jarlife journal

AND option

OR option

Current issue

Ahead of print articles

Check out a preview articles to be published in the next issue.

 

JARLIFE Vol 11, 2022

 

UTILITY OF POLYGENIC RISK SCORING TO PREDICT COGNITIVE IMPAIRMENT AS MEASURED BY PRECLINICAL ALZHEIMER COGNITIVE COMPOSITE SCORE

Q. Gao, P. Daunt, A.M. Gibson, R.J. Pither, for the Alzheimer’s Disease Neuroimaging Initiative

J Aging Res & Lifestyle 2022;11:1-8

Show summaryHide summary

Background: The utility of Polygenic Risk Scores (PRS) is gaining increasing attention for generating an individual genetic risk profile to predict subsequent likelihood of future onset of Alzheimer’s disease (AD), especially those carry two copies of the APOE E3 allele, currently considered at neutral risk in all populations studied. Objectives: To access the performance of PRS in predicting individuals whilst pre-symptomatic or with mild cognitive impairment who are at greatest risk of progression of cognitive impairment due to Alzheimer’s Disease from the Alzheimer’s Disease Neuroimaging Initiative (ADNI) as measured by the Preclinical Alzheimer Cognitive Composite (PACC) score profile. Design: A longitudinal analysis of data from the ADNI study conducted across over 50 sites in the US and Canada. Setting: Multi-centre genetics study. Participants: 594 subjects either APOE E3 homozygotes or APOE E3/E4 heterozygotes who upon entry to the study were diagnosed as cognitively normal or with mild cognitive impairment. Measurements: Use of genotyping and/or whole genome sequencing data to calculate polygenic risk scores and assess its ability to predict subsequent cognitive decline as measured by PACC over 5 years. Results: Assessing both cognitively normal and mild cognitive impaired subjects using a PRS threshold of greater than 0.6, the high genetic risk participant group declined more than the low risk group over 5 years as measured by PACC score (PACC score reduced by time). Conclusions: Our findings have shown that polygenic risk score provides a promising tool to identify those with higher risk to decline over 5 years regardless of their APOE alleles according to modified PACC profile, especially its ability to identify APOE3/E3 cognitively normal individuals who are at most risk for early cognitive decline. This genotype accounts for approximately 60% of the general population and 35% of the AD population but currently would not be considered at higher risk without access to expensive or invasive biomarker testing.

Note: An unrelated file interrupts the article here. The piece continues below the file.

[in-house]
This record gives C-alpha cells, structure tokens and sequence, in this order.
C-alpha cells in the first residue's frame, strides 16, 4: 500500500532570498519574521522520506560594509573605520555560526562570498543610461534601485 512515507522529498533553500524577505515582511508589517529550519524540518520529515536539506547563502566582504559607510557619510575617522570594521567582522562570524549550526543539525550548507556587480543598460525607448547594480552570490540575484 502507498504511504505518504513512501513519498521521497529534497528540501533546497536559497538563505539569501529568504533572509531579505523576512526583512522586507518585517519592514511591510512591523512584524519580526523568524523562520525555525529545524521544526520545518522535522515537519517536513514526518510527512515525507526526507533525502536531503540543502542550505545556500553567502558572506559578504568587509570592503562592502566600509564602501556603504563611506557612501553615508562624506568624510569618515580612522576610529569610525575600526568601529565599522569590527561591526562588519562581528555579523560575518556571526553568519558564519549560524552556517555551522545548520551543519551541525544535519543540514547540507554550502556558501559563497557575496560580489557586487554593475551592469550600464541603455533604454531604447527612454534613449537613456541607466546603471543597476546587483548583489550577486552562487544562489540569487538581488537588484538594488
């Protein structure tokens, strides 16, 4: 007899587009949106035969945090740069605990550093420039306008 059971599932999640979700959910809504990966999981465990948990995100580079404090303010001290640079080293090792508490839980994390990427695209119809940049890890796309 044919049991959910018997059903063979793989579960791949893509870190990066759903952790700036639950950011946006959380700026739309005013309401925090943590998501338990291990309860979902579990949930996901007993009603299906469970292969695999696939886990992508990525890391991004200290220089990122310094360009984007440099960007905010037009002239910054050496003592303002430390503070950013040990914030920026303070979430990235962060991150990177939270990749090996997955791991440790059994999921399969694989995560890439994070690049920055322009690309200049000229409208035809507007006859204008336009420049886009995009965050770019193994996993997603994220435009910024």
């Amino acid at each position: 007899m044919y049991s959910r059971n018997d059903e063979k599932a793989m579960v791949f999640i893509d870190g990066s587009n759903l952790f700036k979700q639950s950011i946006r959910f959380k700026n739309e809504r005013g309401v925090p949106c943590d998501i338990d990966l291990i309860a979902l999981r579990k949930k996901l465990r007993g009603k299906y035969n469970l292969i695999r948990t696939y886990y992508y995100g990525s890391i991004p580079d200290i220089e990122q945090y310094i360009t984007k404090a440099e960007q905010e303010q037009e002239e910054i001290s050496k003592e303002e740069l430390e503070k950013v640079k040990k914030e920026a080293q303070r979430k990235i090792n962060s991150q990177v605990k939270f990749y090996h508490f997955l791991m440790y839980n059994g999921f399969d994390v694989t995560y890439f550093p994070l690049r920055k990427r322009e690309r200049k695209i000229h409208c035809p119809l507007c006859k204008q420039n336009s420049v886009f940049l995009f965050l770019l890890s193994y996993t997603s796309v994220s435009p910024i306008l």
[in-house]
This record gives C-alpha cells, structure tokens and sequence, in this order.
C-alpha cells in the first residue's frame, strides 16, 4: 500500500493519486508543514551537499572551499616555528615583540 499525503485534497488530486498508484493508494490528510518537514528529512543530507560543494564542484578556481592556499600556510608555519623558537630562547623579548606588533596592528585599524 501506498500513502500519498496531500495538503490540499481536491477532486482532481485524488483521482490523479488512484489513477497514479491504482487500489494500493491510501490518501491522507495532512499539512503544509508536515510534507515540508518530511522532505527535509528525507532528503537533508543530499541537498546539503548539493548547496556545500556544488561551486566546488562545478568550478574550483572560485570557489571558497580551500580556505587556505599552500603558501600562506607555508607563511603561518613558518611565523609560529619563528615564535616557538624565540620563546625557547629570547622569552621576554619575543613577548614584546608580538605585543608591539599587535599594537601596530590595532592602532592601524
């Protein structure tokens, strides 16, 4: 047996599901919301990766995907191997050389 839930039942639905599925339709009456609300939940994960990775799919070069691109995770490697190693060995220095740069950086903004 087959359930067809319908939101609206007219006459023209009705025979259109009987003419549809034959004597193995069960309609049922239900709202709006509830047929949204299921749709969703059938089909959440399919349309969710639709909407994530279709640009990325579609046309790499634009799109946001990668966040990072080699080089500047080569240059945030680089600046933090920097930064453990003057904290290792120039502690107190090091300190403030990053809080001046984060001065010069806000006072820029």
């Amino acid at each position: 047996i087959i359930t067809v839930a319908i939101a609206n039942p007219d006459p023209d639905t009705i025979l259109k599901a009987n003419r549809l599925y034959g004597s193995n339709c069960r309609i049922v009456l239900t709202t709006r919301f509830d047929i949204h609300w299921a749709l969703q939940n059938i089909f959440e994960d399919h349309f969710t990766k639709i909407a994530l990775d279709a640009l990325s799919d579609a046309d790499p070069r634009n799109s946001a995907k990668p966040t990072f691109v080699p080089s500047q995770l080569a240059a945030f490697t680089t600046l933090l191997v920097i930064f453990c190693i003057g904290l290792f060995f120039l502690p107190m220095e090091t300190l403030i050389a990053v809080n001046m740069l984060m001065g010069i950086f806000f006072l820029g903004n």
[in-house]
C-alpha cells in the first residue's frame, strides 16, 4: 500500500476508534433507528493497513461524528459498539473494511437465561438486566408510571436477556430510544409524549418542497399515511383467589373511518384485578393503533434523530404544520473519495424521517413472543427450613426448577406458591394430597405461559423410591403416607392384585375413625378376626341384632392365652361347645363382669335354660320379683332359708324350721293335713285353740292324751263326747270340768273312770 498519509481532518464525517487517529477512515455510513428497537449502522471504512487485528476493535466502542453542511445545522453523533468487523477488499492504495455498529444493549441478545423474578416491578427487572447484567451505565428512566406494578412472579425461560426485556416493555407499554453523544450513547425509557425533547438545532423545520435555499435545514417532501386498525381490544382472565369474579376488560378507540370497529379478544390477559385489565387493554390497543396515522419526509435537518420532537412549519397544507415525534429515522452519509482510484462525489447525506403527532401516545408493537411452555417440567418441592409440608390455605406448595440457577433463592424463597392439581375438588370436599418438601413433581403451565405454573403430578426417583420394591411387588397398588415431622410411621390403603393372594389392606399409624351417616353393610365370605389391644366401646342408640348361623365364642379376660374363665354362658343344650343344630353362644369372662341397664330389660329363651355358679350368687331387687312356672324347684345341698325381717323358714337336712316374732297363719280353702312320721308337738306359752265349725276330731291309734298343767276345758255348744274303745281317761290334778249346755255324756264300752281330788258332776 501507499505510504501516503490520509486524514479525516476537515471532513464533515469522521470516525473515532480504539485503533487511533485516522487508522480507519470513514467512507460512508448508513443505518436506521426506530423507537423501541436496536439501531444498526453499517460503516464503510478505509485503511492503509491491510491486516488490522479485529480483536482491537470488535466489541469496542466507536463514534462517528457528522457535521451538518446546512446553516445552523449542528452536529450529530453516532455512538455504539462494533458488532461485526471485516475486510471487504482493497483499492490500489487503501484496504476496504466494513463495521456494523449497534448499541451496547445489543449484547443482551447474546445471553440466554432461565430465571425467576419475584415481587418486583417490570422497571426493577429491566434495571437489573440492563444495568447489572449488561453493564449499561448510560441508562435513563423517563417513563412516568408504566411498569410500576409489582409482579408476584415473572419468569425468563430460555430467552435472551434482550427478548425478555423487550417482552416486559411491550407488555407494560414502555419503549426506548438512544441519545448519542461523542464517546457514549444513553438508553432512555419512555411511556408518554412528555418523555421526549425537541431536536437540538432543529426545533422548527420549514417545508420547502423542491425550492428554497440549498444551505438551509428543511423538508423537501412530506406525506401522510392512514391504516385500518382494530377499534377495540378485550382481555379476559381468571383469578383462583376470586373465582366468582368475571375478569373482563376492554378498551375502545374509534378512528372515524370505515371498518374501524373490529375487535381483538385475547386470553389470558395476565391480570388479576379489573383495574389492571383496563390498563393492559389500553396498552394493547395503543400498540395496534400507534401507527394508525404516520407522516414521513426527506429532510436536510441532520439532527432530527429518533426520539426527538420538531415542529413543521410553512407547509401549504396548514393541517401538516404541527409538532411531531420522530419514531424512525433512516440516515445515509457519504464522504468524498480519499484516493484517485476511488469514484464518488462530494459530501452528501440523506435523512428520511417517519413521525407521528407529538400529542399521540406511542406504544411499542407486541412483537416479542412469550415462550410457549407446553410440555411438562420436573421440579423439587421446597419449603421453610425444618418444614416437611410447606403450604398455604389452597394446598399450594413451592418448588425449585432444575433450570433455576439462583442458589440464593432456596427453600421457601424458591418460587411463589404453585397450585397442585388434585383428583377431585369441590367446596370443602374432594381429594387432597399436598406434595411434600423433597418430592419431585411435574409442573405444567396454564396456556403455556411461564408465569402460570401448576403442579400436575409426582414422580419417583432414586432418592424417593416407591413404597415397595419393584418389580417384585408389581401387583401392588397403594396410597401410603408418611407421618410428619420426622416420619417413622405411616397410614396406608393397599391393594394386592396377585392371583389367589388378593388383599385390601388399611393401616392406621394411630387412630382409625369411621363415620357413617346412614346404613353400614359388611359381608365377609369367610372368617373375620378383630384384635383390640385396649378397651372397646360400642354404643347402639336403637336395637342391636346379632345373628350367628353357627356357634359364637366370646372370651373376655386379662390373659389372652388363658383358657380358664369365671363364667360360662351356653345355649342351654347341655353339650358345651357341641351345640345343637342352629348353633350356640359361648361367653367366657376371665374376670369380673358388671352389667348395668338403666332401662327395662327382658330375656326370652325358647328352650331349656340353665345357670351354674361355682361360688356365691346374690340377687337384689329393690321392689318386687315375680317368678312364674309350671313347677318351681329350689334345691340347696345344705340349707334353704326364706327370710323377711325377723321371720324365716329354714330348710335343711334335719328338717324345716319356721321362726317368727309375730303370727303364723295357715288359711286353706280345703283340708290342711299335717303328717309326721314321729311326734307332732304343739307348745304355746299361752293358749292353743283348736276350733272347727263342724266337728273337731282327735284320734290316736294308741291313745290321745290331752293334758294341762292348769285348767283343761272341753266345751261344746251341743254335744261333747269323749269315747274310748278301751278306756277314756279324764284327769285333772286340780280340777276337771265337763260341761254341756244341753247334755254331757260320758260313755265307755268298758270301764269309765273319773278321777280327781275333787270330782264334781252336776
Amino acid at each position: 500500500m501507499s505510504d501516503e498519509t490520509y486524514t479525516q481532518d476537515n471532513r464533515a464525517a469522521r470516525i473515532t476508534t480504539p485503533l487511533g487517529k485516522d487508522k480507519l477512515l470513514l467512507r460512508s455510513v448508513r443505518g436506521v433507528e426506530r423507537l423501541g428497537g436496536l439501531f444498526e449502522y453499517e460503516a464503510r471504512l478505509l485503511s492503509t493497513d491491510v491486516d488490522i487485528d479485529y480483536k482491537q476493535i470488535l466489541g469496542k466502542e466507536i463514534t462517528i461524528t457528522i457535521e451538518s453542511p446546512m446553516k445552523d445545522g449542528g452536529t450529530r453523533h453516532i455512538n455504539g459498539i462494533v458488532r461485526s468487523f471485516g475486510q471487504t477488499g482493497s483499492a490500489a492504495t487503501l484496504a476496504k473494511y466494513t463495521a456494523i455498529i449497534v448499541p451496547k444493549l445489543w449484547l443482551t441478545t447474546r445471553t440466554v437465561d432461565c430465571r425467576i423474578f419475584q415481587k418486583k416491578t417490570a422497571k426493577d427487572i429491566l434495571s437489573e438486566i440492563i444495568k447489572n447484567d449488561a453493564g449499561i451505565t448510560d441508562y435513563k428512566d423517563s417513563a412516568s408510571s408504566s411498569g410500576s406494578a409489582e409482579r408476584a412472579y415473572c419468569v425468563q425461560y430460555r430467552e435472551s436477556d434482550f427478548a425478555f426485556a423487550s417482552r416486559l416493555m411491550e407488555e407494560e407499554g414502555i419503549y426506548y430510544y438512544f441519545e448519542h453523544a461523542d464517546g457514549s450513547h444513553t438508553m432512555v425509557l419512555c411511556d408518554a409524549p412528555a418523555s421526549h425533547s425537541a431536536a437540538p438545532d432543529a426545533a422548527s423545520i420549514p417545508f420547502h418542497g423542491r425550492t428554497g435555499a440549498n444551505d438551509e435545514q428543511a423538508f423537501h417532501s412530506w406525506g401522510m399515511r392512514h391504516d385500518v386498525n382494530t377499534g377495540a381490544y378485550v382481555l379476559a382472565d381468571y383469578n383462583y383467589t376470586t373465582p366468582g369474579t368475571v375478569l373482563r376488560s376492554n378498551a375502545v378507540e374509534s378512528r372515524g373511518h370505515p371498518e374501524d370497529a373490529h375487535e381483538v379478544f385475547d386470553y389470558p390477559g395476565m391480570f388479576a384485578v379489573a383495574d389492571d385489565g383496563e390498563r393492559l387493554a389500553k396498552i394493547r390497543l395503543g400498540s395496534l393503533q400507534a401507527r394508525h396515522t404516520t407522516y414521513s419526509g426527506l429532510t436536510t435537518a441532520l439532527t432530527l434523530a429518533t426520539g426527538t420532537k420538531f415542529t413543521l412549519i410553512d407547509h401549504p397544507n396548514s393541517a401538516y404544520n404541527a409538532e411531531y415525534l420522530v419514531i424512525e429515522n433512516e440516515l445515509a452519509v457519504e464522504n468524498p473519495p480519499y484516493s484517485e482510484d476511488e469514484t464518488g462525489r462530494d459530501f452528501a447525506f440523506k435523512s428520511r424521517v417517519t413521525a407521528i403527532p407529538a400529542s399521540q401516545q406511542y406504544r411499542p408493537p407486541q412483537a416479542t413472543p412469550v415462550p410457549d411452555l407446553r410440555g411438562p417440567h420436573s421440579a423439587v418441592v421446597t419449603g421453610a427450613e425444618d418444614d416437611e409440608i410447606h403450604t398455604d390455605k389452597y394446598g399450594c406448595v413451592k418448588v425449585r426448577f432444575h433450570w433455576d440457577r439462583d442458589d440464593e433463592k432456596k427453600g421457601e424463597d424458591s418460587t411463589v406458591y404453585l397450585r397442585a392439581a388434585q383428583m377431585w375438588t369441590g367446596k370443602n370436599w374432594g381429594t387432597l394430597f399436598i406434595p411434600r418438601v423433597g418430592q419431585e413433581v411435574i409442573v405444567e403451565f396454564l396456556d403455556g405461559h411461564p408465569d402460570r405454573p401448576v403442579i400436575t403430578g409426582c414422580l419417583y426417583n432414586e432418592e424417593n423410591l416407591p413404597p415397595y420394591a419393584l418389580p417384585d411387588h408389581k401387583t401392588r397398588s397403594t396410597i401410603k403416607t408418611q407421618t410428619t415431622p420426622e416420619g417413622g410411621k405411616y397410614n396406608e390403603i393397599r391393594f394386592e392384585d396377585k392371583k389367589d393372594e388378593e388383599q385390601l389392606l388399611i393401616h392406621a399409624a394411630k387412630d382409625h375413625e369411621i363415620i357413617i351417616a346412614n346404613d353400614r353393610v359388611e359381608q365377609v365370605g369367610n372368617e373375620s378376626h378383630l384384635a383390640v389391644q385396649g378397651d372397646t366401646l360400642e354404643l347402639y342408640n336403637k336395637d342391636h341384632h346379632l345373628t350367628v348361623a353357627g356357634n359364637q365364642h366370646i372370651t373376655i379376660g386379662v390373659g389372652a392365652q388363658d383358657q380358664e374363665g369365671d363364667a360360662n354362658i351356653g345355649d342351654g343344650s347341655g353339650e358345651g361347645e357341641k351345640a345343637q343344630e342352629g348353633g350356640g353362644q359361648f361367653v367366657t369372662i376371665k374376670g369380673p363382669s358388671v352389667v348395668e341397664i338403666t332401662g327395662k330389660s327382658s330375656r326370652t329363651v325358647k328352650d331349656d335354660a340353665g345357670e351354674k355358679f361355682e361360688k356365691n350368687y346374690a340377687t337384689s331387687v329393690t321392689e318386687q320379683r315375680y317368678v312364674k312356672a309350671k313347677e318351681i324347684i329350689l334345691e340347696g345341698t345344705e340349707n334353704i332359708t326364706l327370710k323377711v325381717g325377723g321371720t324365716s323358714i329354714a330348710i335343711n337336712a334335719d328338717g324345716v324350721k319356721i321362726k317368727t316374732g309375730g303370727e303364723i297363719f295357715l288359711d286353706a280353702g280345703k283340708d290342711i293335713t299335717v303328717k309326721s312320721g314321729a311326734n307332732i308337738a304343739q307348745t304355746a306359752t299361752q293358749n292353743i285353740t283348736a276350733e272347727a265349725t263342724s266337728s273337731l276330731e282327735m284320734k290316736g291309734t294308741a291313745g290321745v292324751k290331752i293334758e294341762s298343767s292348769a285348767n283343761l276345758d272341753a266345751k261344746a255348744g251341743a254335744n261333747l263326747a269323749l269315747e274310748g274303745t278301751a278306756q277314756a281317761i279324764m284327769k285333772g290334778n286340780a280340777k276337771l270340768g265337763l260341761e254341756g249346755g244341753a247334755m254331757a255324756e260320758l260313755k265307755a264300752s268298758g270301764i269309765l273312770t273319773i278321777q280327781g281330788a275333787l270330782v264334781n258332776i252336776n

CITATION:
Q. Gao ; P. Daunt ; A.M. Gibson ; R.J. Pither ; for the Alzheimer’s Disease Neuroimaging Initiative (2022): Utility of Polygenic Risk Scoring to Predict Cognitive Impairment as Measured by Preclinical Alzheimer Cognitive Composite Score. The Journal of Aging and Lifestyle (JARLife). http://dx.doi.org/10.14283/jarlife.2022.1

OPEN ACCESS

Download PDF (593.32 Ko) View HTML

Read more...

CLINICAL RATINGS OF WHITE MATTER HYPERINTENSITIES, HIPPOCAMPAL RATINGS, AND NEUROPSYCHOLOGICAL FUNCTIONING FROM THE CACHE COUNTY MEMORY STUDY

T.J. Farrer, E.D. Bigler, Y.H.W. Tsui-Caldwell, T.J. Abildskov, J.A.T. Tschanz, M.C. Norton, K.A. Welsh-Bohmer

J Aging Res & Lifestyle 2022;11:9-13

Show summaryHide summary